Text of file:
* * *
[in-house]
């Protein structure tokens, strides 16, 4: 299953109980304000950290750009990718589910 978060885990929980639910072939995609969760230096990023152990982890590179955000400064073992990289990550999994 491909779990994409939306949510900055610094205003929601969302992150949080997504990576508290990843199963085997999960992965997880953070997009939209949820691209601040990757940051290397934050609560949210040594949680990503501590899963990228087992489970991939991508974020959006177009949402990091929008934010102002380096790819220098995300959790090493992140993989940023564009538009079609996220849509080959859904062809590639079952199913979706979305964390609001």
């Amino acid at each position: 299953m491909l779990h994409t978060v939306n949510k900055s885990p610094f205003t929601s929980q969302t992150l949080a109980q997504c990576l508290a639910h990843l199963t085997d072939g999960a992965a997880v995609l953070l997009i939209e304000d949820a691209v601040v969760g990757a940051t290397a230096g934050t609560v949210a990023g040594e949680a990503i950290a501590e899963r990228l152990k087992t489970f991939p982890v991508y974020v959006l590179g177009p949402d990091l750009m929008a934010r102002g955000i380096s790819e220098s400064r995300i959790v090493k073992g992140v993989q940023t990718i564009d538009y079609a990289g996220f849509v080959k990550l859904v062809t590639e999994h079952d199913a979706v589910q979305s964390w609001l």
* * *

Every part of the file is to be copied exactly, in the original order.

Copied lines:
[in-house]
């Protein structure tokens, strides 16, 4: 299953109980304000950290750009990718589910 978060885990929980639910072939995609969760230096990023152990982890590179955000400064073992990289990550999994 491909779990994409939306949510900055610094205003929601969302992150949080997504990576508290990843199963085997999960992965997880953070997009939209949820691209601040990757940051290397934050609560949210040594949680990503501590899963990228087992489970991939991508974020959006177009949402990091929008934010102002380096790819220098995300959790090493992140993989940023564009538009079609996220849509080959859904062809590639079952199913979706979305964390609001």
């Amino acid at each position: 299953m491909l779990h994409t978060v939306n949510k900055s885990p610094f205003t929601s929980q969302t992150l949080a109980q997504c990576l508290a639910h990843l199963t085997d072939g999960a992965a997880v995609l953070l997009i939209e304000d949820a691209v601040v969760g990757a940051t290397a230096g934050t609560v949210a990023g040594e949680a990503i950290a501590e899963r990228l152990k087992t489970f991939p982890v991508y974020v959006l590179g177009p949402d990091l750009m929008a934010r102002g955000i380096s790819e220098s400064r995300i959790v090493k073992g992140v993989q940023t990718i564009d538009y079609a990289g996220f849509v080959k990550l859904v062809t590639e999994h079952d199913a979706v589910q979305s964390w609001l």